Kirkus Review

Unhappy relationships in various stages of disintegration.It's not much of an exaggeration to say the characters in Braverman's (Frantic Transmissions to and from Los Angeles, 2006, etc.) stories all hate each others' guts. In the first story, the 13-old-daughter of former band mates has to choose whether to live with her drug dealer father in Pennsylvania or her snobby, faux recovering alcoholic mother in California; unsurprisingly, the only place she really feels at home is O'Hare airport. In the second, a woman who's denied tenure calls her mother, but not for consolation. Hell, no. Her mother is "an integral component in her arsenal of weapons of personal destructionher plutonium centerpiece." Another protagonist thinks of a visit to her childhood home as the mission of "a journalist sent to cover a catastrophe." "Are you saying you missed me?" she asks her mother. "I don't even remember you," says her mother. "What's there to miss?" In "Cocktail Hour," an exec named Bernie comes home from work to find his wife packing to leave him. Their whole 24-year marriage was nothing more to her than an elaborate performance art piece, she explains. The reader soon concludes he shouldn't take it personally: she hates their children and everyone else they know, too. Perhaps the grand prize for extreme enmity goes to the lifelong "almost cousins" of "Women of the Ports." When the story begins, the two women are meeting up at Fisherman's Wharf. They only get together once in a while because "conventional friendship, with its narrative of consensual commitments have proved too intimate and demanding." For the next 22 pages, things go downhill rather dramatically. The story ends like this: "She hopes Clarissa loses her license and becomes destitute. She should have her hands amputated like any other thief. Then she should get a slow growing undetectable ovarian cancer that metastasizes in her stomach and brain. The Russian Mafia should gang rape her while the Iranians eat caviar and watch. In any event, she never wants to see Clarissa again." Yeah, she probably shouldn't.It's always a good day for seppuku in this subzero emotional climate. Copyright Kirkus Reviews, used with permission.


Booklist Review

*Starred Review* Braverman (Frantic Transmissions to and from Los Angeles, 2006), an uncompromising writer of mythic depth and poetic firepower, presents gorgeously lacerating short stories about how soul-battering misogyny fosters self-destruction and undermines relationships, especially those between mothers and daughters, and, contrarily, about how a woman's refusal to succumb to sexism can engender fierce rebellion and outlaw self-sufficiency. As she pits characters against one another and themselves, her blistering evocations of besieged mental states are matched by hallucinogenic, nearly synesthetic depictions of place, from the madly decadent mansions of Beverly Hills to the searing glory of the Southwest to the bone-freezing Allegheny Mountains. In the breathtakingly furious and hilarious O'Hare, a 13-year-old girl of divorced, remarried parents, all former band members, is forced to choose between her mother's criminally glitzy L.A. existence and her pot-growing father's earthy Pennsylvania outpost. The title story, set in the same Allegheny town, portrays a nature-loving boy abandoned by his raging parents. When a professor denied tenure visits her ever-seeking mother in the desert, they end up at a casino, which looms as a clamoring, apocalyptic mass reduction of life. Braverman daringly, ravishingly, and resoundingly dramatizes the profound consequences of delusions, lies, ignorance, anger, cruelty, poverty, disappointment, conformity, inebriation, and violence with high imagination, sensual precision, cutting humor, and bracing insight.--Seaman, Donna Copyright 2018 Booklist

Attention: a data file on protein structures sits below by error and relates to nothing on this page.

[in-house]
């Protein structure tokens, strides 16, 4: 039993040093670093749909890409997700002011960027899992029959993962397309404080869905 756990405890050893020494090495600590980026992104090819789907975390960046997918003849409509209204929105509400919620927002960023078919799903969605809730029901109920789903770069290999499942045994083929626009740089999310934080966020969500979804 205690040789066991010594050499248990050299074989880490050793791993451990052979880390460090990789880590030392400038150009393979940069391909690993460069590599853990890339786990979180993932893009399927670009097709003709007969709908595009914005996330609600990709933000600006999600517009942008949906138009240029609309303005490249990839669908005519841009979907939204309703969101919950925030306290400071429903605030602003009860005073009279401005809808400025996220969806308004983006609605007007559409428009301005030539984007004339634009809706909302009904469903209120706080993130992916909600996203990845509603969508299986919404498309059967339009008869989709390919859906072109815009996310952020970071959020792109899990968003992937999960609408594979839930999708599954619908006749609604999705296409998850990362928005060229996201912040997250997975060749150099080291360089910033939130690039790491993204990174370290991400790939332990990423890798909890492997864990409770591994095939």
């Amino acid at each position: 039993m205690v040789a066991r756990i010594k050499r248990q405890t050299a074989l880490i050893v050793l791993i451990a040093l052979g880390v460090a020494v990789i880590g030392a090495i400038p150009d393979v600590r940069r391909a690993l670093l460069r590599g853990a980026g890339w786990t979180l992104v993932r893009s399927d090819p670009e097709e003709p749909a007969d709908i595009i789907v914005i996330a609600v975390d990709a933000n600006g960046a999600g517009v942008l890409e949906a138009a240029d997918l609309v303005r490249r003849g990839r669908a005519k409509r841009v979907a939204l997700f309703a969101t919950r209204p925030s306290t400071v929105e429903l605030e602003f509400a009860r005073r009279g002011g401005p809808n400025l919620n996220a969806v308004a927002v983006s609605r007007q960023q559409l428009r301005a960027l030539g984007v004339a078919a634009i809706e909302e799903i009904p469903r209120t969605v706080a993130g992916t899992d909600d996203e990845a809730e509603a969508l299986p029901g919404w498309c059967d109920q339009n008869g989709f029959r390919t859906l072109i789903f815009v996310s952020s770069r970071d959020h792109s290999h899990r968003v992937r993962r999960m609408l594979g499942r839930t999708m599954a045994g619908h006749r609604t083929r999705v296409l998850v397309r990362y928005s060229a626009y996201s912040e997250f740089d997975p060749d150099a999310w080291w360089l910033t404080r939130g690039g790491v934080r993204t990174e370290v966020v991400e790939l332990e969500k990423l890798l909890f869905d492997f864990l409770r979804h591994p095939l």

Library Journal Review

In these rich and energetic stories, the ever-illuminating Braverman (The Incantation of Frida K.) proves herself again by exploring the lives of characters young and old, female and male, as they struggle through upheaval emblematic of today's rending social fabric. A 13-year-old who regularly wings her way between her high-inspiring, materialistic California mother and her laconic, back-to-the-land father in the Alleghenies realizes that she must choose between the two once she starts high school. A woman denied tenure seeks comfort from her flamboyant mother, who leads an "unscripted life" south of the border yet needs as much rescuing as her daughter. A conscientious high school teacher hides a secret: she's searching for her daughter, a heroin addict and prostitute. And a doctor about to retire, stunned to learn that he won't be getting a plaque in the lobby of the hospital he founded, returns home to find his wife packing to leave. VERDICT Sparkling work for smart readers. © Copyright 2018. Library Journals LLC, a wholly owned subsidiary of Media Source, Inc. No redistribution permitted.


Table of Contents

O'Harep. 7
What the Lilies Knowp. 43
Skinny Broads with Wigsp. 71
Feeding in a Faminep. 93
Cocktail Hourp. 111
Women of the Portsp. 133
The Professor's Wifep. 155
A Good Day for Seppukup. 201